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Workers' compensation

Workers’ compensation insurance provides medical benefits and compensation for lost wages to employees injured on the job.

Thomas Joseph Schaffer | Sep 19, 2019

What to do when injured on the job.

Immediately report the injury. Employers will always fight a case that is not immediately reported. If not documented, it gives the company ammunition to allege that the accident did not occur on the date and time later claimed and that the injury actually occurred off the job. Some employers will fire employees for failure to timely report an injury. In addition, many many times employers will tell employees that if the accident isn't reported, then a claim cannot be pursued. This could not be further from the truth! Ohio law allows a claim to be filed within one year of the date of injury. Obviously, a reported accident is more likely to be covered than an unreported accident. However, many workers experience aches and pains throughout their shift that typically go away. There are occasions where that simple muscle strain thought to be nothing at the time could later be determined to be something much more serious, such as a herniated disc or a rotator cuff tear in the shoulder. This is why I advise people at my seminars "when it doubt, file a report." In addition, there are occasions that an injury doesn't happen with a specific event, rather gradually over the course of time. These "wear and tear" injuries are covered in Ohio and most other states. Some of the conditions that are wear and tear type claims are carpal tunnel syndrome, impingement syndrome of the shoulder, ulnar neuropathy and other hand, wrist and shoulder disorders. My best advice to workers that experience symptoms of hand, wrist, knee, ankle or shoulder pain to complete an incident report at that point in time where you start believing you will require medical attention. Again, not all injuries involve a specific on the job accident. In order to best protect yourself and your family, seek to complete the report as soon as possible after the pain starts. Obtain coworkers statements. Request anyone that was near you when the incident occurred to complete a statement confirming what they know and saw. Too many times, even after completing an incident report, the employer will somehow lose the report or fail to offer it to you or your attorney. Having a witness statement confirms your version of the events and another way to get your claim covered. Seek immediate medical attention. Seeking medical attention soon after the injury not only starts you on the road to recovery but also confirms that the incident occurred as you described, Make sure you are consistent in your description. Many employers will attempt to discredit injured workers where the description of accident on the injury report is inconsistent with how the injury was described to your physician. Most likely, you would have told the same story but medical providers are busy and may not fully listen to your story. Thus, it is very useful to require medical personnel to read back what they documented to ensure that it is accurate. This is another way to make sure your claim gets allowed! File a claim with the Ohio Bureau of Workers' Compensation. In order to obtain benefits for your injury, a claim application must be filed. As noted above, the application must be filed within one year of the date of injury. Filing the application starts the process of obtaining a claim number and ultimately a determination as to whether your injury is valid. Seek legal advice. Most attorneys that represent injured workers provide free initial legal consultations. Seeking advice doesn't mean hiring an attorney. If you are unsure about what to do and want to know your legal rights in your claim, the best place to go is an attorney that specializes in this area of practice. You are under no obligation to sign with that attorney. Most lawyers will gladly answer your questions and concerns about your injury and what to expect. Many times, after listening to a potential client, I advise them that they do not need an attorney at the present time but of course leave the door open to return should they run into problems with their claim. My firm, Schaffer and Associates, collectively has over 50 years of experience representing those injured and disabled and will gladly discuss any questions, concerns or problems you may have with the pursuit of your claim!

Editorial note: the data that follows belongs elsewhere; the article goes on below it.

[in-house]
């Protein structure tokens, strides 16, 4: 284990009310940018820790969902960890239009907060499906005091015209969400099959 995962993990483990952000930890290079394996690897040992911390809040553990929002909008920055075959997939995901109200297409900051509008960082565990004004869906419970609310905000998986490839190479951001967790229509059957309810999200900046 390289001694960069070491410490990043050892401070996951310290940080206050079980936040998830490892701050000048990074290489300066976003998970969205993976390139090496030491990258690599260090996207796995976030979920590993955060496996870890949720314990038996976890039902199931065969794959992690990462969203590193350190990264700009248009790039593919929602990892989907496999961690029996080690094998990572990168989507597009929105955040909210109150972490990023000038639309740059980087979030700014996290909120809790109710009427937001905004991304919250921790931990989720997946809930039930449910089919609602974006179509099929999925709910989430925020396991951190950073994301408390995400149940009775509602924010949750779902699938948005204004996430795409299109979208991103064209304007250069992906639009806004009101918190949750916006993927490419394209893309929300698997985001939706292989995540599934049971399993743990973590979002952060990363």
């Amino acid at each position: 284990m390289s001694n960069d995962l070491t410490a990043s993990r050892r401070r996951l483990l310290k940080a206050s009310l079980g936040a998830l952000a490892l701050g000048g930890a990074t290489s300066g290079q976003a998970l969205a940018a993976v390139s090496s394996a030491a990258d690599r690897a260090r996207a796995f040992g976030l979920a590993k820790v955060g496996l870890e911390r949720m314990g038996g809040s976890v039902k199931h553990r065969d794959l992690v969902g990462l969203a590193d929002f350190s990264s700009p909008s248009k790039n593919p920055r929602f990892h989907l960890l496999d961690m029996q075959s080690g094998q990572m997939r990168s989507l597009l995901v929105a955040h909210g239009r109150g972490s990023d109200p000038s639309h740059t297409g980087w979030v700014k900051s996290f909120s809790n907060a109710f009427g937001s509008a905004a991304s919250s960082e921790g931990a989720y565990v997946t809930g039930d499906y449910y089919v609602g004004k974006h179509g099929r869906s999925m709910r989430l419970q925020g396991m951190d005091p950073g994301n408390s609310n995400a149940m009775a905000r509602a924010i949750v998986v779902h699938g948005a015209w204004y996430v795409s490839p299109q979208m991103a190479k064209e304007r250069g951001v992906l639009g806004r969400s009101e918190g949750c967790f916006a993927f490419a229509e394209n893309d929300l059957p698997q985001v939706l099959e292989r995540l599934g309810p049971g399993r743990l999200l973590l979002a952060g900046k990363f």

Tommy Mark Murphy | Sep 16, 2019

5 Most Common Workplace Injuries (& Their Causes)

Let’s face it, accidents happen. Regardless of which industry you work in, there’s always a chance of getting hurt or even killed on the job. The severity of the injury often depends on the industry you work in. Here are some of the common workplace injuries: 1. Muscle strain Muscle strain injuries can happen anywhere, but they’re particularly prevalent in industries involving heavy labor and even in retail settings. Luckily, muscle strains are one of the easiest injuries to avoid with basic training on how to lift heavy objects properly. 2. Repetitive strain injury (RSI) RSIs are becoming increasingly common. Those who do repetitive tasks, such as using a keyboard, can suffer from RSIs. One problem is that employers often don’t treat RSIs as seriously as they should. To help reduce the chances of their employees suffering from RSIs, employers should encourage the use of ergonomic equipment and taking breaks during the workday. 3. Slips, trips and falls These kinds of injuries can also happen anywhere. All it takes is a spilled drink or rainy day to create a slippery floor. Likewise, it’s easy to trip over uneven surfaces if you’re not paying attention or get distracted. Falls from heights are especially common for workers who must climb ladders like roofers and construction crew. 4. Cuts and lacerations Regardless of where you work, it’s possible to cut yourself on the job. Cuts and lacerations can range from minor (like a bad papercut) to severe (box cutter injuries or knife slips). Poor training, failing to follow safety protocols and inadequate safety measures are all contributors for these kinds of common workplace injuries. 5. Crashes and collisions Anyone who drives a vehicle or heavy machinery for their job is at higher risk for being involved in a crash. For this reason, it’s important for employers to have strict seat belt regulations as well as any other appropriate safety measures in place. These are just a few of the possible injuries you could face on the job. If you’re involved in a workplace injury , reach out to our experts for more information on filing a claim in Montana.